Within a medium where so many shows focus on character’s grit and physical abilities getting them through situations, it’s difficult to plot a purely cerebral character in to that same environment. When your lead’s main power is critical thinking, showing that off while keeping it believable is strangely more difficult than with someone who can shoot jet engines out of their heels.
I’d found that the inherent problem with writing a character with genius level intellect is that, unless you’re a genius yourself, it’s hard to portray them in a realistic way. When your hero can save the day using grit, determination and fighting spirit, all it takes is a suitably dramatic motivator to turn around a dire situation.
When a character has no such superpower to draw from, writing exciting and dramatic solutions to harrowing situations can be much more challenging for a purely cerebral protagonist.
It’s at this point I’ve seen many writers take shortcuts to solve their problems. Creating narrative shorthand to show how the character is super smart while allowing for them to make leaps of logic that are only justified because we’re simply not smart enough to keep up with them.
I feel this problem was exemplified within the first five episodes of Dr. Stone. In the series, we have Senku, a genius high school student who finds himself thawed out several thousand years in the future after every human mysteriously turned to stone. Starting alone, he decides to rebuild a technological human society using his perfect memory of science and technology.
The situation alone was an interesting enough pitch to intrigue me into the story, but in only the second episode the show decides it needs to introduce an antagonist. Through Senku and Taiju, thaw out Tsukasa; a super humanly strong teenager who is able to kill a lion with a single punch.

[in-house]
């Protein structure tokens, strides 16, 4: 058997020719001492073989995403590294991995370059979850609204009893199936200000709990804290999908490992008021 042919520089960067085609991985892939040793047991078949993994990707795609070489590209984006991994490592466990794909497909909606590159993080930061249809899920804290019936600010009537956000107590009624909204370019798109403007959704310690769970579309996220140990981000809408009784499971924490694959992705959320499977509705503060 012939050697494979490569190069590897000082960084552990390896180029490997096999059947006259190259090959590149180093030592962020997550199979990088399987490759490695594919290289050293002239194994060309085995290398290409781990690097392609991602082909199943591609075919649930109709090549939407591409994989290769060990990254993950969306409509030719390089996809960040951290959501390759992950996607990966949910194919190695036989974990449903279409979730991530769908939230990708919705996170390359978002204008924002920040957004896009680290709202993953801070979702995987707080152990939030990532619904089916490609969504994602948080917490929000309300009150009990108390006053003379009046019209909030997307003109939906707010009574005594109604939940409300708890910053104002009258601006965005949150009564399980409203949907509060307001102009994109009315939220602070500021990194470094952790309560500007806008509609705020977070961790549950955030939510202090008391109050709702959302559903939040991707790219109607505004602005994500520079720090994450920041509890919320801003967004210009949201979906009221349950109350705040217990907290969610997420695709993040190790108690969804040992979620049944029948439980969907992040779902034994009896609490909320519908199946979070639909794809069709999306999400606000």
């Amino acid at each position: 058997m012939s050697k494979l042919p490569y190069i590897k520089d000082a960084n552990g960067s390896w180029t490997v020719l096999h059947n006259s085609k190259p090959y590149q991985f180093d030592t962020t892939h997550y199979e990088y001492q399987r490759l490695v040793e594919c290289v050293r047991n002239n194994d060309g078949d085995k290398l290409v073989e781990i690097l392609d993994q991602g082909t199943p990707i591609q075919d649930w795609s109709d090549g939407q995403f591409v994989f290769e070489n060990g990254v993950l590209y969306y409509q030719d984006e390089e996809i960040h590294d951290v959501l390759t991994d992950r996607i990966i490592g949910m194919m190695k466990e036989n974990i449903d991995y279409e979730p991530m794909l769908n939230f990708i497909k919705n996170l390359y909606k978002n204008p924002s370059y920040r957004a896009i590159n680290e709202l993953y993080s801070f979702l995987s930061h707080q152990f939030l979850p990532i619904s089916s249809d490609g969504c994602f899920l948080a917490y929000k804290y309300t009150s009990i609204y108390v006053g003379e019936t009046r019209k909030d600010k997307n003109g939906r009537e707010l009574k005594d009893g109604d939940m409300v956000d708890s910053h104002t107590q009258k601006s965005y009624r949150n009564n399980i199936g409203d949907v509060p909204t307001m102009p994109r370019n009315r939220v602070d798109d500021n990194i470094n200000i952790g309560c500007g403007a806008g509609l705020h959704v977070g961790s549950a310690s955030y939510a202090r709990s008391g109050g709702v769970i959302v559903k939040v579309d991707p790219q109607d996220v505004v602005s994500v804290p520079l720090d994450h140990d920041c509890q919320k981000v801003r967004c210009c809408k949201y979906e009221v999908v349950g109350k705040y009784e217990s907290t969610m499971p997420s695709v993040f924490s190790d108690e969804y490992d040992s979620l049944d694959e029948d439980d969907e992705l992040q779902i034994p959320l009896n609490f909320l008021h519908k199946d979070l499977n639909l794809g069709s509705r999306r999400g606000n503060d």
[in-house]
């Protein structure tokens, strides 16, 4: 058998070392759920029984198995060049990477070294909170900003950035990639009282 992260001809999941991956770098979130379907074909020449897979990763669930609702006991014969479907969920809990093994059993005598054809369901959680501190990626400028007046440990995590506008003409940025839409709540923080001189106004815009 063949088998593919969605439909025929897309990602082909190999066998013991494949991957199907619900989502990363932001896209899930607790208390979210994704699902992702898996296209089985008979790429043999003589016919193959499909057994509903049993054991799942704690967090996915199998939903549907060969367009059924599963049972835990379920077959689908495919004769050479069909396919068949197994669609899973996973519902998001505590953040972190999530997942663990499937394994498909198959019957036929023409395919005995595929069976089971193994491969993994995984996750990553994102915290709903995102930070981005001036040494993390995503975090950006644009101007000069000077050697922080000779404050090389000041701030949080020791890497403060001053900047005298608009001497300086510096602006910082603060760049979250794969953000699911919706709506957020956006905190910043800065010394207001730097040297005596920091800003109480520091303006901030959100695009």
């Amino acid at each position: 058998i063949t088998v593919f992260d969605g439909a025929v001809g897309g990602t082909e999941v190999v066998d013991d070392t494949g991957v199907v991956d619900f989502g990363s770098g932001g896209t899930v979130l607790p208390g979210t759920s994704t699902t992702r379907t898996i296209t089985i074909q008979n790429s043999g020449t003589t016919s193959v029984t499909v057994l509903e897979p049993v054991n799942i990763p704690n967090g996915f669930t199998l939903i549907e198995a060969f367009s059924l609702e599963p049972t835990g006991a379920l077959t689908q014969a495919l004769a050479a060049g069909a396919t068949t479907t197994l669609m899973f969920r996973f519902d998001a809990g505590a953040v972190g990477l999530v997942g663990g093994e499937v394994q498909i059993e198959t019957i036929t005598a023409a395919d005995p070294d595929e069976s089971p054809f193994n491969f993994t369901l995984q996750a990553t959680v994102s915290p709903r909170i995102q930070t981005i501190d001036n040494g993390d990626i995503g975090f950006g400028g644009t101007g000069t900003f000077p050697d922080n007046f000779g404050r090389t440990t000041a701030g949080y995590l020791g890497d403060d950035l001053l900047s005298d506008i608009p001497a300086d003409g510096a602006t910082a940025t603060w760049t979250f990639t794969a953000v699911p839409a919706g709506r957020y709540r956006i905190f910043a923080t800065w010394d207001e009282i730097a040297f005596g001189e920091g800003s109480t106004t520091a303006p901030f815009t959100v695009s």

It’s not enough that Tsukasa is this weird super-powered being in what I thought had been established as a grounded world of science, but he’s also apparently super intelligent. And this is what bugs me about those early episodes of Dr. Stone. It’s not enough that the writer simply establish a brains vs. brawn dynamic between the protag and antag. But the villain apparently needed to be super smart too.
Which leads me to the situation we eventually find ourselves in: the battle of wits. Of course, people starring each other down and trying to out think the other is never going to be as exciting as people trading punches. But the problem that comes from this situation is how many writers seem to confuse being intelligent with being clairvoyant.
Rather than using intelligence to create situations to defeat the opponent, these kinds of showdowns inevitably come down to pulling one over on the opponent because they were able to somehow predict, with startling accuracy what their foe was about to do. And ensnare them in a trap as a result.
The most extreme example of this being Joseph Joestar in part 2 of Jojo’s. To use a technical term to describe Joseph: the guy’s a dope. But on top of being a dope, he is also said to be super intelligent. And his intelligence manifests in him suddenly being able to predict the words of his opponent before they say them.
This, of course, it simply narrative shorthand to show the hero has finally figured out a way to win against their opponent. It’s not a frustrating with Jojo, because the character is also a physical powerhouse as well. But again, it confuses being smart with seeing the future, or being able to read someone’s mind. That’s not how intelligence works, and even if it does. Predicting behaviour is only one, pretty niche display of intelligence.